Blythe: I was diagnosed with severe food allergies to dairy, eggs, peanuts, and tree nuts when I was nine months old. I started OIT for dairy in 2015 when I was in fourth grade. At the time, few doctors offered OIT for patients who had multiple allergies, particularly patients who had severe allergies with anaphylaxis as well as co-existing asthma. Many OIT clinics were still in trial stages, and only accepted patients who met strict criteria. Because of this, my family had to travel from our home in Houston to Dallas (a four-hour drive away) to see a doctor who was willing to treat me. I traveled to Dallas once a week for my OIT. The OIT protocol with this doctor involved dosing twice a day with a four hour rest period after each dose, and updoses each week. Right off the bat, things did not go smoothly. I experienced symptoms with my dose ranging from an itchy throat to a stomach ache to even full-blown anaphylaxis. I started updoseing more and more cautiously, but after about one year of OIT, when I reached close to a teaspoon of milk, I was having constant abdominal pain, and my symptoms became too severe to continue. I was tested for numerous conditions including celiac disease, GERD, and many others, and it was concluded that I had EOE, an inflammatory disease of the esophagus. The primary solution for EOE is to stop OIT entirely; however, I still wanted to pursue OIT rather than just quit, so my doctor decided to decrease my dose drastically. I dropped down to dosing once a day at a fraction of the small dose I had been on before. Luckily, my symptoms improved quickly, and after a few months, I was able to start updosing again at an extremely slow pace from home with the doctor’s oversight. By 2019, I had reached two teaspoons of milk which was HUGE progress for me. With this small “win” with dairy, we decided to go ahead and add in my other allergens of egg, peanut, and tree nut one at a time, and I have made slow progress with these allergens too. Today, nearly 6 years after I started OIT, I have not yet reached the halfway point of a full maintenance dose in any of my allergens. However, I have gained some protection from cross-contact, and I will continue to work towards a full maintenance dose.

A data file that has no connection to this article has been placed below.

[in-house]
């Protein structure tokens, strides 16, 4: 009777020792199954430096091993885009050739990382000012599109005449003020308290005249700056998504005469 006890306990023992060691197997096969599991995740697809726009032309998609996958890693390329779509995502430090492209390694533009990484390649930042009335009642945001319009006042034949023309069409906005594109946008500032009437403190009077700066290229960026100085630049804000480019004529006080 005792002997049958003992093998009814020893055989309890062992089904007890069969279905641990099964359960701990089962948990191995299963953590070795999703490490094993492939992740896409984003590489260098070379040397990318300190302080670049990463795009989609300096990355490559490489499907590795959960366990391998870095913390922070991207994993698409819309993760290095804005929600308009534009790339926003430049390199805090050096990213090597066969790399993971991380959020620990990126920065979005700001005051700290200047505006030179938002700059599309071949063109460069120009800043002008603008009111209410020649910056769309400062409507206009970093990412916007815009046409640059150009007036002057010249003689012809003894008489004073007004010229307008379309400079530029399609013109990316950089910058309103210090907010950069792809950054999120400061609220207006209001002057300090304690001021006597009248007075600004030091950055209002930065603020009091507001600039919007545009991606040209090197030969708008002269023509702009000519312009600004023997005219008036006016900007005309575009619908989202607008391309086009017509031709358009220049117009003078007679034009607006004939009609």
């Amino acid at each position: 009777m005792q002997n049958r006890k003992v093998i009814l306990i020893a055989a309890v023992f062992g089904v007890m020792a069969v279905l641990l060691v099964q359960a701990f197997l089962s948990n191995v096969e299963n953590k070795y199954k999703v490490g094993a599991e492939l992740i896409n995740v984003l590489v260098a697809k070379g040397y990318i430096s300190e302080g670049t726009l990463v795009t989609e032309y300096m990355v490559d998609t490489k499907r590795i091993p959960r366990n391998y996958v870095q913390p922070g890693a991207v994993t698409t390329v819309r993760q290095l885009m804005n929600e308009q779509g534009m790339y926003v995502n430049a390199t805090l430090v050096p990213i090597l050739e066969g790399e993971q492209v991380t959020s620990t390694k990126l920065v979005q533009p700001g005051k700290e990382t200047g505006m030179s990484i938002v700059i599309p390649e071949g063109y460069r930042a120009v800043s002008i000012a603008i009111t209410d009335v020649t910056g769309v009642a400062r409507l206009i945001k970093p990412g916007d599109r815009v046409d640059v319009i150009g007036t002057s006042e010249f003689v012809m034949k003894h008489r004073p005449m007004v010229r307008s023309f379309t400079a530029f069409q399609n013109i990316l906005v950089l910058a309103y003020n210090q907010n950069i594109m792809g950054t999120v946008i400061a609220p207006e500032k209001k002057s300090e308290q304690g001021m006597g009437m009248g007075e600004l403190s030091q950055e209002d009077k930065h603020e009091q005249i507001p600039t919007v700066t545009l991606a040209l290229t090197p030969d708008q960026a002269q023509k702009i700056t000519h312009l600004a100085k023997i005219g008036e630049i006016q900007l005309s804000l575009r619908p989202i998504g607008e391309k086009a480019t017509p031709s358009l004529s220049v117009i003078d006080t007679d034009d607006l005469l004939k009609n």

Sarah: After hearing many allergen and OIT stories from others, I am very grateful for my experience. Having an allergy came very unexpected to me. Throughout my life, the only health problem I had was being lactose intolerant which I overcame without the help of a treatment plan. I first noticed my allergy to cashews and pistachios late one night when my dad brought home baklava from work. I had never had the desire to have baklava earlier in life for I had a hatred for any type of nut. After finishing one small slice my throat began to swell and become very itchy and tingly. I felt sick and eventually threw up many hours later. Luckily for me, that was the worst allergic reaction I have had to this day. I was diagnosed with my allergy and many years later found out about OIT. My treatment plan started as going to my allergist once a week every week for what seemed like forever. My treatment started small with me drinking an extremely small amount of cashews in Kool-Aid. After every time I went to get an updose I was extremely tired. I remember sleeping in the hour car ride home, and then sleeping even more once we returned back to my house. I was not tired during the week when taking the doses, but I had many restrictions after drinking the kool-aid which prevented me from doing much after dosages anyways. These restrictions made it hard for me to work around my busy schedule. Overall this taught me time management, for I had to work when I took the cashews around showers, lacrosse practices, and activities with friends or activities on vacation. Unlike the many other stories I have heard from others who completed OIT I never had any setbacks. Though I was not the first patient my allergist had to start OIT, I was the first to finish. As I slowly progressed without any setbacks, I became the “guinea pig” of the treatment plan. As my treatment went on my dosage of cashews went up and I reached a whole cashew. This was a huge milestone for me. The only issue I had with reaching this milestone was that I still hated eating nuts. Unlike others who have worse allergies than me, I have never been terribly afraid of cashews. Being the ‘guinea pig” I am, I decided to test my limits and drink cashew milk instead of eating cashews every day. This lead to my success. If anyone else does not like nuts but would like to try OIT, I highly recommend doing it. There are so many alternatives if you do not like the taste of nuts. When talking to my doctor we came up with the options of cashew milk, chocolate covered cashews, making smoothies out of cashews, ice cream with cashews, and so much more. I completed OIT last summer going into high school. Hearing the doctor say that I was finished taking cashews every single day made me so much happier than anyone could believe. Being the guinea pig it was unknown if my allergy could become worse again, so I still continue to drink my cashew milk once a week. Though technically I am still allergic to cashews, pistachios, and mangos it now does not have any effect on my life, and most days I forget that I once was not able to do many of the things I can do now. Going through OIT made me realize how strong I really am, and I highly recommend it to anyone who is debating whether to start OIT or not.